After months of stops and starts, crude flows through Iraq’s sabotage-plagued northern export pipeline resumed in late August and the State Oil Marketing Organisation (SOMO) approached traders interested in liftings from the Ceyhan terminal. About 6.5 million barrels are already in storage there. The pipeline’s capacity is running at about 450,000 barrels a day (b/d) and coupled with resumption of full operations at the Basra and Khor al-Zubair terminals in the south, total sales are once again set to top 2 million b/d.
Traders were also calmed by the failure of Moqtada al-Sadr’s supporters to carry out a mid-August threat to target oil installations in the south of the country, although the Basra headquarters of South Oil Company were set alight on 19 August. ‘The easing [of prices] has been led by a short-term improvement in Iraqi output,’ says Paul Horsnell, analyst at Barclays Capital. ‘However, given past experience, we doubt if traders will get carried away on the downside by believing that Iraq is now a reliable supplier.’
Elsewhere, concerns about Venezuelan supply eased as the chaos which followed the referendum on President Chavez’s rule died down and the US – no fan of the left-wing ruler – accepted his victory in the vote. In Russia, the troubles of oil giant Yukos continued, as it cut its 2004 production forecast by 4 million tonnes to 86 million tonnes on 23 August. However, fears that the company’s mammoth tax demand would leave it unable to pay for the transportation of the crude produced faded: Yukos has paid its transportation costs up to mid-September and China – the destination for the bulk of sales – has agreed to foot the bill beyond that date if necessary.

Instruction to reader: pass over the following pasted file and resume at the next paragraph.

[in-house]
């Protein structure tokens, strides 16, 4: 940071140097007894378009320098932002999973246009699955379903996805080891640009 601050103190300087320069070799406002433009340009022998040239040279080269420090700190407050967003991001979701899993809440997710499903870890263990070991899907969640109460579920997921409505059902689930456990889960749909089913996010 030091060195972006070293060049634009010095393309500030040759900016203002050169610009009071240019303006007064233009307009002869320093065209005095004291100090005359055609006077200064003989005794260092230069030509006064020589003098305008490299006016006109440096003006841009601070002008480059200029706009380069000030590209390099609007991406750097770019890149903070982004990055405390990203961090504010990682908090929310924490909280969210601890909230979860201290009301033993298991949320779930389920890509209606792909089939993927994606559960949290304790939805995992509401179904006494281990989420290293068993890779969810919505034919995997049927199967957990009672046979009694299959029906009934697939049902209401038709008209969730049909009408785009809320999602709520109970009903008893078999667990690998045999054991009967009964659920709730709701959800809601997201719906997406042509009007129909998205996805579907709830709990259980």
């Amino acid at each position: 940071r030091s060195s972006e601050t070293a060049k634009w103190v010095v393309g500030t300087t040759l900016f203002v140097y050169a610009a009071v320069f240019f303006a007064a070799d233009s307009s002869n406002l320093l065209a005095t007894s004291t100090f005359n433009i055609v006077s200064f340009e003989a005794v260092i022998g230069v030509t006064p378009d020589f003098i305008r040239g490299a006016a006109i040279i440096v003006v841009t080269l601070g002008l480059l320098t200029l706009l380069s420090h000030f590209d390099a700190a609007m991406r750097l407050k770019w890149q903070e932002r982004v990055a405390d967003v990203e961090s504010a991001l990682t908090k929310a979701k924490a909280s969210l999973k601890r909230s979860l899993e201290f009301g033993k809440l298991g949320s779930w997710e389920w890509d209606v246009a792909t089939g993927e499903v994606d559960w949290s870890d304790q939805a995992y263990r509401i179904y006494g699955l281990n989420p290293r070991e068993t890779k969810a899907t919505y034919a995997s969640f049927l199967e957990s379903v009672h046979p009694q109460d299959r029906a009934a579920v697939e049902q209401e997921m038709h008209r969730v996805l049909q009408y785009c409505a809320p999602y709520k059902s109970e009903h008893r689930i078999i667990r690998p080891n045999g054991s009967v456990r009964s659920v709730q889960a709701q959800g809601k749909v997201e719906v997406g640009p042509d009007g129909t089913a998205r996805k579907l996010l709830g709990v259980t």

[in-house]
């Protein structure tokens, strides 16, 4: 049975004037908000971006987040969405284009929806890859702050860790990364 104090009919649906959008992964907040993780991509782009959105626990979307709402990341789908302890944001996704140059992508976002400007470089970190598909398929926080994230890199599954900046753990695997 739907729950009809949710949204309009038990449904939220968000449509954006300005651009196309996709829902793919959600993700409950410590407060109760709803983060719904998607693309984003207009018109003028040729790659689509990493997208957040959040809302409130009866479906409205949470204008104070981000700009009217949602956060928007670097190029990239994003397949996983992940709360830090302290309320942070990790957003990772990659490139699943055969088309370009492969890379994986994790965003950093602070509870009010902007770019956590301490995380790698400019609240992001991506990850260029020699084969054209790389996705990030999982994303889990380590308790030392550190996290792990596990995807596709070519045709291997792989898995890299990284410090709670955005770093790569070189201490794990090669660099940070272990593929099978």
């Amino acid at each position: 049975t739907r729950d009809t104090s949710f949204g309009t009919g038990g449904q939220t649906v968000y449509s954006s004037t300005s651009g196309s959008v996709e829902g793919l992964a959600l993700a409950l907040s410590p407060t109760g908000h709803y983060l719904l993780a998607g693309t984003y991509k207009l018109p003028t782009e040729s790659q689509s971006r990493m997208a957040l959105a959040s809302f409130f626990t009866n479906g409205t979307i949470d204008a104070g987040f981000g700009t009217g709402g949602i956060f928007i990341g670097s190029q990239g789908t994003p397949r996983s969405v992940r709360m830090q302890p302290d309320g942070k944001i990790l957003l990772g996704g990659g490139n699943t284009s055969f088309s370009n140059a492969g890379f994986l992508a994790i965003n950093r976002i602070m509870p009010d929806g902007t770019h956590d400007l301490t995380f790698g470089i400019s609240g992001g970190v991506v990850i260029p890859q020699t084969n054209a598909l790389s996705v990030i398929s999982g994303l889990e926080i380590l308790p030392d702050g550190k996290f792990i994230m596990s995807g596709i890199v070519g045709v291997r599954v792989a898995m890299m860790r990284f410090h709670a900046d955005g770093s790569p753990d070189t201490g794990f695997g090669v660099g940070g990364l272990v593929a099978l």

Nevertheless, the market is operating on a thin cushion and there are few signs of an imminent slump in prices. Verbally, OPEC is doing little to help. The group’s president and Indonesia’s Energy Minister Purnomo Yusgiantoro said on 19 August that, at their next meeting on 14 September, members would discuss changing the OPEC target price band. He declined to specify the options, but there is little doubt in which direction it would move. And Kuwaiti Foreign Minister Sheikh Sabah al-Ahmed al-Sabah, while blaming speculators for high prices, said on 25 August that Kuwait was producing at maximum capacity to soften the market. While the sentiment is welcome for consumers, the statement reinforces the impression that outside Saudi Arabia, spare capacity is scarce.